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Introducing the
Elim Pentecostal Churches

The year was 1915. It could hardly have been a less promising time — the full horrors of the First World War were being realised. But in Monaghan, Ireland, a new fellowship of Christians was springing up.

A young Christian from Maesteg in South Wales, George Jeffreys, was welcomed into the area and here Elim began, as a small group called the Elim Evangelistic Band. The band preached, founded churches, spreading first through the north of Ireland and then to England in the Essex area and London.

Things were moving steadily, but not spectacularly, when suddenly God answered the prayers of those early pioneers in a big way. Miraculous healings became almost commonplace instead of occasional, and the number of people becoming Christians exploded. The meetings hit the headlines, and from 1924 to 1934 Principal George Jeffreys (as he became known) and his team became household names as they toured the country.

When, for instance, George Jeffreys went to Cardiff, there were only a dozen people in his first meeting in a large public hall. But two were healed of cancer, the news spread, and from then on it was difficult to control the crowds who wanted to get into the hall! Cardiff City Temple, the Elim church that resulted from that campaign, is still a flourishing Elim church today.

So why did this happen? Well, the Elim leaders held the same beliefs as other Christians, but with one important difference. They believed that God’s promises in the Bible about the Holy Spirit and healing were for Christians today. In other words, miracles didn’t stop after the Bible was written. The Elim pioneers had rediscovered God’s power, promised in the Bible to all who would completely commit their lives to following Jesus. It was a ‘re-discovery’, not a discovery, because it was nothing new. God had worked in power through different Christians throughout the centuries, right back to the dramatic miracles of the early Church so frequently mentioned in the Bible.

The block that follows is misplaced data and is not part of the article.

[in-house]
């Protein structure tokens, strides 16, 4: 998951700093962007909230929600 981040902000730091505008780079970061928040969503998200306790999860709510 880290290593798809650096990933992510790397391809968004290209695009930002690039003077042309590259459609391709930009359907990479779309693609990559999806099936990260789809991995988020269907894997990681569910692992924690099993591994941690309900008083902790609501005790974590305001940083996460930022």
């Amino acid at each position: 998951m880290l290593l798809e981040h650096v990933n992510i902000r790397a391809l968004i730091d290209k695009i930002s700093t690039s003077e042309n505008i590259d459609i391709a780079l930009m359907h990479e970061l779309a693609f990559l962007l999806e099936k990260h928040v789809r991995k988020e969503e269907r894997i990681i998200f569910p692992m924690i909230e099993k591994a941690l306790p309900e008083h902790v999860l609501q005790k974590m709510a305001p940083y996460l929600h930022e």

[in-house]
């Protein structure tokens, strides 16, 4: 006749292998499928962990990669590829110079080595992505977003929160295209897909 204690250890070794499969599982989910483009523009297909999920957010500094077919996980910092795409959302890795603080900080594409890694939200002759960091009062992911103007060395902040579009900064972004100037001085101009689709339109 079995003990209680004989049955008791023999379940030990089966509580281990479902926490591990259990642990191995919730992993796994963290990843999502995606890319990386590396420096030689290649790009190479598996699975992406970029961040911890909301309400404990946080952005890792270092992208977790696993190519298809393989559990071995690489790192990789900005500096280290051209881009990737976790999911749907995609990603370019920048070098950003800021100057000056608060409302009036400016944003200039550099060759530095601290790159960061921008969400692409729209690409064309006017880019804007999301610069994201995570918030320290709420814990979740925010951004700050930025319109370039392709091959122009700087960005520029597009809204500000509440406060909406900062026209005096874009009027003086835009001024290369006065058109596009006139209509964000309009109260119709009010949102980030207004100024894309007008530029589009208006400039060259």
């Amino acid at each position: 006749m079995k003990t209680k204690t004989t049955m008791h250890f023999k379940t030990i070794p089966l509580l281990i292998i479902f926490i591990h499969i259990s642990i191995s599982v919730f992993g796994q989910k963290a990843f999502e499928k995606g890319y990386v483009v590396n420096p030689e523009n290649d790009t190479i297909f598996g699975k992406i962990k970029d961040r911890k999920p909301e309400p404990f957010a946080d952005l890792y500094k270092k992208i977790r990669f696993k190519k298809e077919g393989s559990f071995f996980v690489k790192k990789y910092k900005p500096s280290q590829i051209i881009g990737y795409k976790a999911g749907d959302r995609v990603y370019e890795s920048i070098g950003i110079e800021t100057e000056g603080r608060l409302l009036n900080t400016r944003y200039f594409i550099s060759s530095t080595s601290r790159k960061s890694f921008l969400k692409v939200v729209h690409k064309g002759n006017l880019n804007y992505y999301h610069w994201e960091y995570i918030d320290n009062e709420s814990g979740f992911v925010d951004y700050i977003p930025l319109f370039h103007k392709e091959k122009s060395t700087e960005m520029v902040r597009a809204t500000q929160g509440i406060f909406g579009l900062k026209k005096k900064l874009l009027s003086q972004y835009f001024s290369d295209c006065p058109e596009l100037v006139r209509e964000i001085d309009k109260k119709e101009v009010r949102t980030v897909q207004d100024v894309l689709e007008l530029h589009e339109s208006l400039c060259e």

The basic teaching of Elim, which was publicised under the heading ‘The Foursquare Gospel’, highlighted this rediscovery: it stated that Jesus is the Saviour, the Healer, the Baptiser in the Holy Spirit and the Coming King.

Such ‘Pentecostal’ beliefs raised a lot of opposition from some traditional church leaders at the time, because miracles are always controversial. But the pioneers were just getting back to what Jesus had taught in the first place – after all, Jesus himself healed many people and had promised the Holy Spirit to his followers.

These doctrines were firmly ‘orthodox’ – shared in common with the historic Protestant denominations like the Anglican Church, Methodists, Baptists, etc, who all believe in ‘the Trinity’ – God in three persons: Father, Son (Jesus) and the Holy Sprit. This core belief is totally rejected by the so-called ‘Christian’ cults – Jehovah’s Witnesses, Mormons, etc.

Elim took God at his Word and so God honoured that by delivering on his promises in the Bible. And he is still doing the same today!

These beliefs have now been accepted by many within the traditional churches, and are shared with many new church groups that have sprung up in the last 40 years – called ‘charismatic' churches or simply new churches.

But the vision wasn’t confined to this country. Today, Elim comprises over 550 churches in the UK and Ireland, but we are also linked to over 9,000 Elim churches in other countries. Elim is also in co-operative fellowship with thousands of Pentecostal churches around the world, and has missions work in over 40 countries.

The governing body of Elim is the annual conference. Over 2,000 people gather for a week of worship, teaching and fellowship, and time is set aside for ministers and delegates to discuss matters relating to Elim.

It is our belief that Elim has a significant part to play in the world today, and we are confidently looking forward to what God will do in the future.